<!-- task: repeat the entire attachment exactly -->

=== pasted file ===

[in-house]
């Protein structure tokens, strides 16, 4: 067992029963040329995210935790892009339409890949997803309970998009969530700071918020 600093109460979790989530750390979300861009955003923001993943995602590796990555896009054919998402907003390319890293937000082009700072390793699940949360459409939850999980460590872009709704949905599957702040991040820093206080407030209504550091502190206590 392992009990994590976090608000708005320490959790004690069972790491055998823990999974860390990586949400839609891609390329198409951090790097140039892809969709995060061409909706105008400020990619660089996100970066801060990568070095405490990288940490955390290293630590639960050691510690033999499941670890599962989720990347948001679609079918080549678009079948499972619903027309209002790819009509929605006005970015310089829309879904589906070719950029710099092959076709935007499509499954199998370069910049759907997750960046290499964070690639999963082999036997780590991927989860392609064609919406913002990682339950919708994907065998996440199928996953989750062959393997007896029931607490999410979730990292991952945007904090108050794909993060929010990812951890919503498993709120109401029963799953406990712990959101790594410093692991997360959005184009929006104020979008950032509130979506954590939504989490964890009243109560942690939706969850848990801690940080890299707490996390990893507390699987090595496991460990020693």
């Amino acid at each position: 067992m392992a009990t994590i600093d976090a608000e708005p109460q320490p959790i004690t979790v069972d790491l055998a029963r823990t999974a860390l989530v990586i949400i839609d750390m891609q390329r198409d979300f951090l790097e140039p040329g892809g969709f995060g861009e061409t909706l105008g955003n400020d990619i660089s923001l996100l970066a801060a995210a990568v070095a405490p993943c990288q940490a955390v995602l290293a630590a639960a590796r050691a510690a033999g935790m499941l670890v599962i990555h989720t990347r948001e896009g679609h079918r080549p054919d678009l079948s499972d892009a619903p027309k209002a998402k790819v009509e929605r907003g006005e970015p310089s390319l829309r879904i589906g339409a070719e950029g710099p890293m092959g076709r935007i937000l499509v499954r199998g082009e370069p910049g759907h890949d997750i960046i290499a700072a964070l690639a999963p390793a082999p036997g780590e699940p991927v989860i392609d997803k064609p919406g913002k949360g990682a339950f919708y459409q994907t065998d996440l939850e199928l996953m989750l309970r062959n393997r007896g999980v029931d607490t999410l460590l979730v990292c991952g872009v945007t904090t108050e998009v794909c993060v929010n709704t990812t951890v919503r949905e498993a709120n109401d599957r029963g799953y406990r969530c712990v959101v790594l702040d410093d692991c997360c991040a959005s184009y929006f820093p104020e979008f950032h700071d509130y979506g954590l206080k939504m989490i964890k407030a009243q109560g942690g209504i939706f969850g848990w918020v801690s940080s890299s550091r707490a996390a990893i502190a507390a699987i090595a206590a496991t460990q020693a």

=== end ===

[in-house]
């Protein structure tokens, strides 16, 4: 067992029963040329995210935790892009339409890949997803309970998009969530700071918020 600093109460979790989530750390979300861009955003923001993943995602590796990555896009054919998402907003390319890293937000082009700072390793699940949360459409939850999980460590872009709704949905599957702040991040820093206080407030209504550091502190206590 392992009990994590976090608000708005320490959790004690069972790491055998823990999974860390990586949400839609891609390329198409951090790097140039892809969709995060061409909706105008400020990619660089996100970066801060990568070095405490990288940490955390290293630590639960050691510690033999499941670890599962989720990347948001679609079918080549678009079948499972619903027309209002790819009509929605006005970015310089829309879904589906070719950029710099092959076709935007499509499954199998370069910049759907997750960046290499964070690639999963082999036997780590991927989860392609064609919406913002990682339950919708994907065998996440199928996953989750062959393997007896029931607490999410979730990292991952945007904090108050794909993060929010990812951890919503498993709120109401029963799953406990712990959101790594410093692991997360959005184009929006104020979008950032509130979506954590939504989490964890009243109560942690939706969850848990801690940080890299707490996390990893507390699987090595496991460990020693």
């Amino acid at each position: 067992m392992a009990t994590i600093d976090a608000e708005p109460q320490p959790i004690t979790v069972d790491l055998a029963r823990t999974a860390l989530v990586i949400i839609d750390m891609q390329r198409d979300f951090l790097e140039p040329g892809g969709f995060g861009e061409t909706l105008g955003n400020d990619i660089s923001l996100l970066a801060a995210a990568v070095a405490p993943c990288q940490a955390v995602l290293a630590a639960a590796r050691a510690a033999g935790m499941l670890v599962i990555h989720t990347r948001e896009g679609h079918r080549p054919d678009l079948s499972d892009a619903p027309k209002a998402k790819v009509e929605r907003g006005e970015p310089s390319l829309r879904i589906g339409a070719e950029g710099p890293m092959g076709r935007i937000l499509v499954r199998g082009e370069p910049g759907h890949d997750i960046i290499a700072a964070l690639a999963p390793a082999p036997g780590e699940p991927v989860i392609d997803k064609p919406g913002k949360g990682a339950f919708y459409q994907t065998d996440l939850e199928l996953m989750l309970r062959n393997r007896g999980v029931d607490t999410l460590l979730v990292c991952g872009v945007t904090t108050e998009v794909c993060v929010n709704t990812t951890v919503r949905e498993a709120n109401d599957r029963g799953y406990r969530c712990v959101v790594l702040d410093d692991c997360c991040a959005s184009y929006f820093p104020e979008f950032h700071d509130y979506g954590l206080k939504m989490i964890k407030a009243q109560g942690g209504i939706f969850g848990w918020v801690s940080s890299s550091r707490a996390a990893i502190a507390a699987i090595a206590a496991t460990q020693a």